Jonathan Jacobson is a partner in the firm’s New York office, where he practices antitrust law as one of the country’s preeminent antitrust litigators. Among other noteworthy representations, Jonathan has served as lead counsel for Coca-Cola in several cases, including PepsiCo v. Coca-Cola, a leading monopolization case under Section 2 of the Sherman Act. He also led the representation of American Express in United States v. Visa USA; defended Google in the KinderStart, Person, TradeComet, and myTriggers cases; defended Netflix in In re Online DVD Rental Antitrust Litigation, and Live Nation and Clear Channel in Heerwagen v. Clear Channel, In re Live Concert Antitrust Litigation, and It’s My Party v. Live Nation. He also co-authored the brief for the respondents in the important Supreme Court case Eastman Kodak v. Image Technical Services. Jonathan was appointed by Congress to serve on the Antitrust Modernization Commission, responsible for reviewing and recommending potential changes to the nation’s antitrust laws. He currently serves as the Vice Chair of the ABA’s Section of Antitrust Law, having previously served as an Officer, Council member, and in several other Antitrust Section positions, including editorial chair of Antitrust Law Developments (6th ed.). Jonathan was a presenter in the DOJ/FTC Intellectual Property Hearings, the DOJ/FTC Single-Firm Conduct Hearings, the DOJ/FTC Merger Guideline Workshops, the DOJ/FTC Most Favored Nations Clause Workshop, and the DOJ/FTC Conditional Pricing Practices Workshop. He has written or edited numerous articles and books spanning the gamut of antitrust topics, including exclusionary practices, merger enforcement, government and other civil litigation matters, and cartel enforcement. His recent papers include "Exclusionary Conduct in Antitrust," 88 St. John’s Law Review (forthcoming 2015) and "Another Take on the Relevant Welfare Standard for Antitrust," The Antitrust Source, August 2015.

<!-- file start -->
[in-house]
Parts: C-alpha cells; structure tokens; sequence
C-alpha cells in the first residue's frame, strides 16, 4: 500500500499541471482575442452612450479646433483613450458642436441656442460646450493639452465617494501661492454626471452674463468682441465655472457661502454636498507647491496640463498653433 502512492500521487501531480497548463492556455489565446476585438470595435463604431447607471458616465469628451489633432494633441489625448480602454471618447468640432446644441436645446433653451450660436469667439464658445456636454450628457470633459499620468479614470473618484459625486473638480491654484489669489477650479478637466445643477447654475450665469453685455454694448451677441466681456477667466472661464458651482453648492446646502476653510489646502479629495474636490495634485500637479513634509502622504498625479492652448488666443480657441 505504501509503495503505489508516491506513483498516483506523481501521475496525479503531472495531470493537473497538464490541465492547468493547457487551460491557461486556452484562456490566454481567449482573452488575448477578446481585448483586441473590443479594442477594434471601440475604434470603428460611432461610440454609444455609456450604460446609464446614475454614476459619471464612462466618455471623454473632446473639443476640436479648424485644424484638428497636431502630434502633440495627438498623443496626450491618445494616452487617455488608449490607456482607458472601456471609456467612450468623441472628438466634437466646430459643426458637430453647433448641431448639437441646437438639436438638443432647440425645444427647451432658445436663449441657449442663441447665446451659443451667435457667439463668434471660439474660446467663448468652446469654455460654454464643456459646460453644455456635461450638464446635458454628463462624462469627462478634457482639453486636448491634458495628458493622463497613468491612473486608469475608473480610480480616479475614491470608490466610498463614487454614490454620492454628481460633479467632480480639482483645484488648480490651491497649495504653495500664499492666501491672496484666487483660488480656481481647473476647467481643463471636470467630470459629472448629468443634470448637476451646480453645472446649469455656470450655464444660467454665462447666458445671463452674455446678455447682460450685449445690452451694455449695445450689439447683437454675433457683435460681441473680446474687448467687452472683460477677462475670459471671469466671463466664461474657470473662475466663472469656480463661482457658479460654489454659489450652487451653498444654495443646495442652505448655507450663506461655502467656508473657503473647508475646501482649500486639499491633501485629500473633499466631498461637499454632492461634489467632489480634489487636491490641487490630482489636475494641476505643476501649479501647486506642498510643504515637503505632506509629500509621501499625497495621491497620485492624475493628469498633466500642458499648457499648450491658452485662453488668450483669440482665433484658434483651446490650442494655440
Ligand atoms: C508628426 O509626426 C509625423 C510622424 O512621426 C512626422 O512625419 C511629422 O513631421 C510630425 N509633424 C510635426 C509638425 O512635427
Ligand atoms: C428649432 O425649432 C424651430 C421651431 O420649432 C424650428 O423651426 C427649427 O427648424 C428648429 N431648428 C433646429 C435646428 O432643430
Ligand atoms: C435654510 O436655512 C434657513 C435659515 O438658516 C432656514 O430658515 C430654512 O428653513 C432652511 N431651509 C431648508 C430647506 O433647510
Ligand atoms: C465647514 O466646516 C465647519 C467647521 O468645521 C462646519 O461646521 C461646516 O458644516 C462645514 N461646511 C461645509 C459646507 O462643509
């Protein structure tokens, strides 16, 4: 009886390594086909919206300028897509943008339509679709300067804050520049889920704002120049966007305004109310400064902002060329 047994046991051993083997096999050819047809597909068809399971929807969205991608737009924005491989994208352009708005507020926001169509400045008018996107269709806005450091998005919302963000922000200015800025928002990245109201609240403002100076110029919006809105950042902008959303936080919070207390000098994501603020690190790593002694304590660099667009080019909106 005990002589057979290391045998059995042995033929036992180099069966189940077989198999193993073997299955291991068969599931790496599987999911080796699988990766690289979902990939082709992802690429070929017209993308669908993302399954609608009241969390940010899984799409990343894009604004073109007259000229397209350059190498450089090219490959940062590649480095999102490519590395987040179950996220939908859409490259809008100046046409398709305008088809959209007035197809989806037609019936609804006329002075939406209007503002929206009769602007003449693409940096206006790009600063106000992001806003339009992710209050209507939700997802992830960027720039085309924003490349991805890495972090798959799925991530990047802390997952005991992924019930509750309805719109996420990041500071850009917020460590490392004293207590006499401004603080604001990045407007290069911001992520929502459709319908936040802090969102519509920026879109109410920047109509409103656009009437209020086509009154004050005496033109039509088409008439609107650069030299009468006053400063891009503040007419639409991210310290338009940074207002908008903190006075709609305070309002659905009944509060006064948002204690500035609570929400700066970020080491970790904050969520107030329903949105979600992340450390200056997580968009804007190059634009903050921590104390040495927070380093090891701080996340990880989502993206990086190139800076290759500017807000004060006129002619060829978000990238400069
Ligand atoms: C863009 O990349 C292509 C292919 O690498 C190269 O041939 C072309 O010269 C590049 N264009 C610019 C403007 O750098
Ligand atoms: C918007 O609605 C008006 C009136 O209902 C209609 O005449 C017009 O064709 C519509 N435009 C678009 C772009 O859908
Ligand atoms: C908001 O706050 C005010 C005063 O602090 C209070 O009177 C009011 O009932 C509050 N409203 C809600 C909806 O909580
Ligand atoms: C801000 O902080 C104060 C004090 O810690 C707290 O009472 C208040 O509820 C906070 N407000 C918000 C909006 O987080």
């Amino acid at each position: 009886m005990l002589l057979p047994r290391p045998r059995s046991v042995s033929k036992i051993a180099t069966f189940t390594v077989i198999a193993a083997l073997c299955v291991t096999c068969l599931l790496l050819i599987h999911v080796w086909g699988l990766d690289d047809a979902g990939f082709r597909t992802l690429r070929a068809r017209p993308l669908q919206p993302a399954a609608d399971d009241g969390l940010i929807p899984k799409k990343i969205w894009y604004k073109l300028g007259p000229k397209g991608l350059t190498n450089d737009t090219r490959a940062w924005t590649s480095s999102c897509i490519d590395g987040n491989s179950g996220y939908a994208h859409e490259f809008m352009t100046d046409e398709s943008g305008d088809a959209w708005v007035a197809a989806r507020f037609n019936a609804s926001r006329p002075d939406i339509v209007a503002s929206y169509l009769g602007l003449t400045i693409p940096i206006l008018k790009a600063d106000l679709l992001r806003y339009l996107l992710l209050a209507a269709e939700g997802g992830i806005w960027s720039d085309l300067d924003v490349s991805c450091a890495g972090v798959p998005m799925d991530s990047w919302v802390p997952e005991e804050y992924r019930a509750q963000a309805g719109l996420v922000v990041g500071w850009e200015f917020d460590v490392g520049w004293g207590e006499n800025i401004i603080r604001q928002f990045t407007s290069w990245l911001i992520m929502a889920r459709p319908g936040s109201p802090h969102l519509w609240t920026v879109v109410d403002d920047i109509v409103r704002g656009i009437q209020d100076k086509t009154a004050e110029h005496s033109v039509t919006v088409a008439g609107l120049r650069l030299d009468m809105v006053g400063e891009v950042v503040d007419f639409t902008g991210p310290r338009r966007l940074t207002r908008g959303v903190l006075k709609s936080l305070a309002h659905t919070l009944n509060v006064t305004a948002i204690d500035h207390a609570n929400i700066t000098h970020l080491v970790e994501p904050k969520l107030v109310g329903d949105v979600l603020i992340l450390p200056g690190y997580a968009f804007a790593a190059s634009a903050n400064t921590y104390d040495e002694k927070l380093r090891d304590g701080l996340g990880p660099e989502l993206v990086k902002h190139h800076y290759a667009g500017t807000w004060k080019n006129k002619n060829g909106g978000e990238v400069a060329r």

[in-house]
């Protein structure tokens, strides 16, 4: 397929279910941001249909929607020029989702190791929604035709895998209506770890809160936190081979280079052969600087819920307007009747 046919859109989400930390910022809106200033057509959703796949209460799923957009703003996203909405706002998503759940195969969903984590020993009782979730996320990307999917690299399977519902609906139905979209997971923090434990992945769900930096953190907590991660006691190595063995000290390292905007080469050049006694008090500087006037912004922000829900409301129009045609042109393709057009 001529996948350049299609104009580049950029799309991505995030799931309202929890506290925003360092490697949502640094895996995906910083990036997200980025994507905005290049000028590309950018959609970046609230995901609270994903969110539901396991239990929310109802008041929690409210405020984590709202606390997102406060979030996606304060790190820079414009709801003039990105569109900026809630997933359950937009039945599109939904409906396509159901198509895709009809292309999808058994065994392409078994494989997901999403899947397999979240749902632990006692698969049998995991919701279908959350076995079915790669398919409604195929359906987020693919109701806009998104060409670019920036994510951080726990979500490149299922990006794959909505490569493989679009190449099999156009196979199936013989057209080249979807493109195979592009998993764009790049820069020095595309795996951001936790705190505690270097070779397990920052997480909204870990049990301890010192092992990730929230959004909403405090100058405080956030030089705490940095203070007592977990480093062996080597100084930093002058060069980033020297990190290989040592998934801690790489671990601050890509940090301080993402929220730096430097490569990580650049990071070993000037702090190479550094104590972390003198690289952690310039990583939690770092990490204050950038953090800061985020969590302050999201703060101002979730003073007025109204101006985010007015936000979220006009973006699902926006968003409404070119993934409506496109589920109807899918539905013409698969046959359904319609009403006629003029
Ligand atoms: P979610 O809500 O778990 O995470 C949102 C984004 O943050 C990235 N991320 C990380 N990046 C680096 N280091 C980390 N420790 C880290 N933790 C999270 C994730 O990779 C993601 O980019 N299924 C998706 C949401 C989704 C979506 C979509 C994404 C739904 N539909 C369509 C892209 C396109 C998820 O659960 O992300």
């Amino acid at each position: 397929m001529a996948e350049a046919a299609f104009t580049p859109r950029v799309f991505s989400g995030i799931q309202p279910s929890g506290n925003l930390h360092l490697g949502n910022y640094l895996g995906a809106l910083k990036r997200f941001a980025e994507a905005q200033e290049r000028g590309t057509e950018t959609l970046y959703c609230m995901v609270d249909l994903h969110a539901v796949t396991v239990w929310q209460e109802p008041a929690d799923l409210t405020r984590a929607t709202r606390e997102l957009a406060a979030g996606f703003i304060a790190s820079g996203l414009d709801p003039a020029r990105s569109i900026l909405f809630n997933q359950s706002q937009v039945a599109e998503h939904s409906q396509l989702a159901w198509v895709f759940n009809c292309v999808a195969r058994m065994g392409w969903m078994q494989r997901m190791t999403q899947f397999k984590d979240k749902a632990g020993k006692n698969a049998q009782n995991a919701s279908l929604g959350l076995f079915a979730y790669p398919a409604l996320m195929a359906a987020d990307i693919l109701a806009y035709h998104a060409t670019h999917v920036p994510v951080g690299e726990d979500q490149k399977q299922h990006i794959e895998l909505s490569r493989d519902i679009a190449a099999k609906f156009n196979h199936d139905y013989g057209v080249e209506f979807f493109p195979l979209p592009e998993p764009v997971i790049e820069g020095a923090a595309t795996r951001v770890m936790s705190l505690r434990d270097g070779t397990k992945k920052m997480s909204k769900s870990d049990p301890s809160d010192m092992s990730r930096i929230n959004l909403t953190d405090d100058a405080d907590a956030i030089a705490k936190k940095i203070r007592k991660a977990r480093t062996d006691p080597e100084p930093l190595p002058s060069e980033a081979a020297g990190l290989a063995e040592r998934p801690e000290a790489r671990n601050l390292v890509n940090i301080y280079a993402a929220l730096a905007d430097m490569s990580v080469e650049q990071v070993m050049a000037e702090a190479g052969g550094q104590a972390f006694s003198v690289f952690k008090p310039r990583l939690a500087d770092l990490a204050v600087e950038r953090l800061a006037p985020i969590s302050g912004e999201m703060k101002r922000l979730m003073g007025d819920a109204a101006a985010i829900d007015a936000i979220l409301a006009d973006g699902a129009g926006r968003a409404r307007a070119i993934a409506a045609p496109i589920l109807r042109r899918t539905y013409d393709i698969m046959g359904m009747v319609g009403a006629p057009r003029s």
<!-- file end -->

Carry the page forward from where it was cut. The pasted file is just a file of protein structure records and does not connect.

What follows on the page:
3300 | Events
Technology’s impact on competition in the financial services sector is profound. It has changed the competitive landscape by laying the ground for new financial products and services offered by traditional banks, fintechs and big tech. This has created new issues for antitrust enforcement and (...)
In this interview, Eric J. Stock, the outgoing Chief of the Antitrust Bureau of the New York Attorney General’s office, fields questions about his time in government from Jonathan Jacobson, a partner at Wilson Sonsini and the Vice-Chair of the Antitrust Section of the American Bar Association. (...)
The e-book market is quite remarkable. The distribution’s economic models of this singular property are original and very different from one system to another. The U.S. and European litigations around the Apple’s practices and publishers, as well that the French law on the e-book price’s (...)